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Economic growth in a third of China well below 7% national average

[BEIJING] About a third of China's regions posted economic growth of less than 7 per cent in the year's first quarter, data showed, trailing the wealthiest regions, and adding to fears the nation is headed for its worst downturn in a quarter of a century.

In a worrying sign of a yawning wealth gap, the difference between China's fastest- and slowest-growing regions spiked to a whopping 8.8 percentage points in the first quarter, media and local government figures showed.

Some analysts cautioned against reading too much into the data, which also showed a third of China growing faster than 8 per cent in the first quarter, at odds with the country's average growth of 7 per cent in that period.

But the growth discrepancy was nonetheless stark, raising questions about whether China needs to do more to help its laggard regions.

The province of Liaoning in the northeastern rustbelt was at the bottom of the growth league, with its economy expanding just 1.9 per cent between January and March, compared with a year ago.

The major coal-producing province of Shanxi was second from the bottom, posting economic growth of just 2.5 per cent.

In contrast, the southwestern Chongqing municipality showed annual growth of 10.7 per cent to top the economic growth chart in the first quarter.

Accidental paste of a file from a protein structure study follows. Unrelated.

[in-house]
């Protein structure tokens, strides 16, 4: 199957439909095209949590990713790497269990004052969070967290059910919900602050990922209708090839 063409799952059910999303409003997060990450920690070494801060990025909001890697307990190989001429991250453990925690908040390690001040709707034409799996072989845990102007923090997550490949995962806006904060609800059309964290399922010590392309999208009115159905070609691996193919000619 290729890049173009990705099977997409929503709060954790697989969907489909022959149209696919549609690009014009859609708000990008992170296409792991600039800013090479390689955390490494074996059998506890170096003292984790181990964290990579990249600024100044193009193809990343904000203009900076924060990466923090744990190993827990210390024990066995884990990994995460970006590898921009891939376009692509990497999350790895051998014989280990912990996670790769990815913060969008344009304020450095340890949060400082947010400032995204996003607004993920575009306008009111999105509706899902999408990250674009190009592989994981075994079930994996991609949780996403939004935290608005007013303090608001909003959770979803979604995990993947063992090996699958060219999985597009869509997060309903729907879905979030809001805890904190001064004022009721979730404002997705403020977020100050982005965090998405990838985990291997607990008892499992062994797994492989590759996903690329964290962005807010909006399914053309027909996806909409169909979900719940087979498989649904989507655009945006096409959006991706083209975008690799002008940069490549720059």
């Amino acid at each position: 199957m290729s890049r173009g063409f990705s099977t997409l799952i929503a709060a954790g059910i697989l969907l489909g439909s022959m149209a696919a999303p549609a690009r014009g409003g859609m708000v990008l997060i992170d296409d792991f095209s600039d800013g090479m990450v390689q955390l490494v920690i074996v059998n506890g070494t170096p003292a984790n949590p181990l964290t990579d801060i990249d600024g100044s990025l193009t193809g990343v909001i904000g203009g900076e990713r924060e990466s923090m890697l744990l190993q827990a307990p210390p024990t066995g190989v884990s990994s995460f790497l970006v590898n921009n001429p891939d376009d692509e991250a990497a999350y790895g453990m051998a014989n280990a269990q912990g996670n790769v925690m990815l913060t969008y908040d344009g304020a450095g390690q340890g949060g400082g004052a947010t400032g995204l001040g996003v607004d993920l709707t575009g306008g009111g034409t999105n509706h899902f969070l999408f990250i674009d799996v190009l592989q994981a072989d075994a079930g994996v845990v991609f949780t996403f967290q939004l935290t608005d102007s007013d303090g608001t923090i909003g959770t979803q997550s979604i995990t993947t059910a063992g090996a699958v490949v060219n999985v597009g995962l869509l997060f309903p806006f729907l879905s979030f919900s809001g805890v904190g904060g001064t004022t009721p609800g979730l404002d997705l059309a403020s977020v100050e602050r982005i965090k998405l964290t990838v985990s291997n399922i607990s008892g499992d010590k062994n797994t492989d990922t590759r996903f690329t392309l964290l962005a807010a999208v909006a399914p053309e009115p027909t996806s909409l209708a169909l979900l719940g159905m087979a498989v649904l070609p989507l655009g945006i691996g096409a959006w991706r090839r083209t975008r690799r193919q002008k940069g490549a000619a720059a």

The southern province of Guangdong, an export powerhouse and one of China's richest regions, posted first-quarter economic growth 7.2 per cent, even though the value of the country's total trade fell 6.3 per cent in the first three months.

"The authorities must be very, very worried when they look at these figures," said Kevin Lai, an economist at Daiwa Securities in Hong Kong. "Across the nation, I think actual gross domestic product growth must have been weaker than 7 per cent (in the first quarter)."

China's regional economic growth reports are infamous for not tallying up with national data, as career-obsessed officials overstate the strength of local economies in a bid to burnish their credentials.

But as China retools its economy to stress quality over quantity when it comes to growth, some officials have become wary of reporting GDP data that is too high and out of step with the reform agenda.

Still, the growth fall-off may be too sharp for some policymakers' comfort.

To arrest its economic slowdown, China has cut interest rates and reserves requirements four times in the five months since November, and most analysts expect monetary policy to be loosened further.

The economy is forecast to expand 7 per cent this year, the lowest in 25 years and down from 7.4 per cent in 2014.